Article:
Exports perform strongly with 7pc increase to €7.52bn
Ireland's exports rose 7pc to €7.52bn in May, while imports increased by 15pc to €4.1bn, figures from the Central Statistics Office revealed yesterday.
Ireland's trade surplus, which means that Ireland exported more than it imported, remained largely unchanged at €3.4bn in May as both exports and imports rose.
Chemical products accounted for €4.545bn, or 60pc, of the total exports in May. Medical and pharmaceutical products increased by €99m (5pc) and organic chemicals increased by 9pc, or €113m, when compared with May last year.
The EU accounted for 58pc of total exports, valued at €4.389bn, with the UK, Belgium and Germany accounting for 36pc of total exports. Just over 20pc of exports went to the US.
Imports increased 7pc, or €268m, in May of this year compared with last year.
However, this was largely due to an increase of €208m in transport equipment imported into the country, mainly aircraft.
Exports for the first five months of 2012 amounted to €38.28bn, while imports totalled €20.982bn. Great Britain was the main source of imports, accounting for €1.127bn, followed by the USA at 16pc.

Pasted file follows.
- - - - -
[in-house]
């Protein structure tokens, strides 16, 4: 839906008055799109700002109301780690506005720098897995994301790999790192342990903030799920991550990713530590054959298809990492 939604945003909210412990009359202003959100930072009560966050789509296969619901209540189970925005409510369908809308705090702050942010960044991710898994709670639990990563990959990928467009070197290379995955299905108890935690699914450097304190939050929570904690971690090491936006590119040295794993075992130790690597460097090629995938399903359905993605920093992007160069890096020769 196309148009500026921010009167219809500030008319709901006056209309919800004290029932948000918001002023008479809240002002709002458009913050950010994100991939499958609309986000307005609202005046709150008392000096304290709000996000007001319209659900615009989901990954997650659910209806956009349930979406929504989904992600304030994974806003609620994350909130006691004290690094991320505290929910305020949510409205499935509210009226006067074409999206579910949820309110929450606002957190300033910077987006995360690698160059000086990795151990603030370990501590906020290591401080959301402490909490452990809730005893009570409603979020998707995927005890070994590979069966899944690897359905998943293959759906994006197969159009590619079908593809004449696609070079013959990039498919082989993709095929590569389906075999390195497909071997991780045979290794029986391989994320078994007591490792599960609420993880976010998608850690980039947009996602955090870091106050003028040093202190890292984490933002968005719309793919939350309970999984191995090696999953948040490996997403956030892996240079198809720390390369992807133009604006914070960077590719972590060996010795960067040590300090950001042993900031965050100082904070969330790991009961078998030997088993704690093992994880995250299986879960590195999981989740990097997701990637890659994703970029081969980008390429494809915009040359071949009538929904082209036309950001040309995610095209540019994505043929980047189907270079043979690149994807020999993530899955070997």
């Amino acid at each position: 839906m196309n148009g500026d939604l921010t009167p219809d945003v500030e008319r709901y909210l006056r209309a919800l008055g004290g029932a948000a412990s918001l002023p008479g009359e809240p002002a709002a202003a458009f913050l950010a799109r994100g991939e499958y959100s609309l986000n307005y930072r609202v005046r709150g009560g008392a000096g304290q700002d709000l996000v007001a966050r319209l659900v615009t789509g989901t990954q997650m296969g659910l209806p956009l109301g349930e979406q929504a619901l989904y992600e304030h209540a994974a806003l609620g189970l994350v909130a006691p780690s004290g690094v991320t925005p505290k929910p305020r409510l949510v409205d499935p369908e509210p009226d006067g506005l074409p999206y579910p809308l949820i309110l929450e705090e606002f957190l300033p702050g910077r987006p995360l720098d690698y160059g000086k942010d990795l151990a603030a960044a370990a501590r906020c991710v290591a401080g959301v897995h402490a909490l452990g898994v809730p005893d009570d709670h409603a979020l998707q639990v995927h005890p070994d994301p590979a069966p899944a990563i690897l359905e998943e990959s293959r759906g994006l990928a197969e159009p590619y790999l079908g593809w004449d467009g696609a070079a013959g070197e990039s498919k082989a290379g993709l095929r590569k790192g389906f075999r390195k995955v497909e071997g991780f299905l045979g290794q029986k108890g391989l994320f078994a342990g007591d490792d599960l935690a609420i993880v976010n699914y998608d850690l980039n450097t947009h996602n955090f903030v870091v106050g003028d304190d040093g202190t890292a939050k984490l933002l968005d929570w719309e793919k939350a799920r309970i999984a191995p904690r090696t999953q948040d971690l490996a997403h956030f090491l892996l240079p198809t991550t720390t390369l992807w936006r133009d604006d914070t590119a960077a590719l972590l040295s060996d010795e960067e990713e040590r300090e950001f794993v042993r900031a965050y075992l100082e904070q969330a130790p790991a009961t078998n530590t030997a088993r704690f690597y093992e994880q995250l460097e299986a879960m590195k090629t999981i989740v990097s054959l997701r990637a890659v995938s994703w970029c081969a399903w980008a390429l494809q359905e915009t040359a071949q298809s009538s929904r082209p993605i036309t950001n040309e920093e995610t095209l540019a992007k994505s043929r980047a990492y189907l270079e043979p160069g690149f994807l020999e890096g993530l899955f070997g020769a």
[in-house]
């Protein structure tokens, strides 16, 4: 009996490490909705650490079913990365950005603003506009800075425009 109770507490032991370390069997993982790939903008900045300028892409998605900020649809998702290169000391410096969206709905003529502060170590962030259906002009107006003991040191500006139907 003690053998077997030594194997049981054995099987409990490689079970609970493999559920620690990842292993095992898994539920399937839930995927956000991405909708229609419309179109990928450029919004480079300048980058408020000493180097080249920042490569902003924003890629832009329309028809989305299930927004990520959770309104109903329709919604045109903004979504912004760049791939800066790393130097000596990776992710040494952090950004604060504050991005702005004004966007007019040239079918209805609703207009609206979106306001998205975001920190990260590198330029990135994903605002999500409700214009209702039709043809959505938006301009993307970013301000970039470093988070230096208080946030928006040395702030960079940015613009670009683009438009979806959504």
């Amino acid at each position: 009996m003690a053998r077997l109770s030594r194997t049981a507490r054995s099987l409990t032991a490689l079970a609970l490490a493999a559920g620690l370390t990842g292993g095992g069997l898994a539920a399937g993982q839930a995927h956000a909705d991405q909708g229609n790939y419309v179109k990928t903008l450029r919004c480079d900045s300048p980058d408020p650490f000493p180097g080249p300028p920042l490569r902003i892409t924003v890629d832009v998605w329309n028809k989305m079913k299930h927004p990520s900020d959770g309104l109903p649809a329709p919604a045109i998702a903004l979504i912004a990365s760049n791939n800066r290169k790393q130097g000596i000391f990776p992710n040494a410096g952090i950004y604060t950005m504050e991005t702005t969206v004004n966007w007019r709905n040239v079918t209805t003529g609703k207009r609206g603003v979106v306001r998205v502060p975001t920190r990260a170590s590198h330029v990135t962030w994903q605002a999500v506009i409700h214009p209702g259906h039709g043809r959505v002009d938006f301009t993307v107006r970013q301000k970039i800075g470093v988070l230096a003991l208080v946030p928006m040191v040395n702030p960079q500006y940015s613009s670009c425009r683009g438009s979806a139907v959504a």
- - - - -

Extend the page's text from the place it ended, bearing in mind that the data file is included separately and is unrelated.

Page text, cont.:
Minister for Jobs, Enterprise and Innovation Richard Bruton said a strong export performance would be "crucial" to delivering the economic and jobs recovery that the country is working hard to achieve.
"Conditions in the markets into which we export have been difficult over recent months, and the statistics do show some real challenges, but the signs of continued strength are very welcome," he added.
Alan McQuaid of Merrion Stockbrokers expressed concern about the long-term sustainability of the export sector.
"The export sector has been the main driver of Irish economic activity in recent times and will remain the key growth engine for some period to come. But there are clear downside risks in the short term, especially in relation to external demand.
"An area of concern is the sustainability of the recent impressive performance of the pharmaceuticals sector, as output from this area tends to be quite erratic due to company-specific developments in patents and product cycles."
He said a substantial part of the sharp decline in the value of exports last December was due to the high-value cholesterol treating drug, Lipitor, coming off patent, something that is likely to be repeated in other pharmaceutical products.
"On these current statistics export growth in 2012 is set to be weaker than in 2011.
"We are looking for a volume increase of 3.8pc in goods and services, rising back up again to 4.6pc in 2013 all things being equal. As regards the external trade balance, we are forecasting a surplus of €43bn this year, down from the surplus of €43.5bn recorded in 2011," Mr McQuaid said.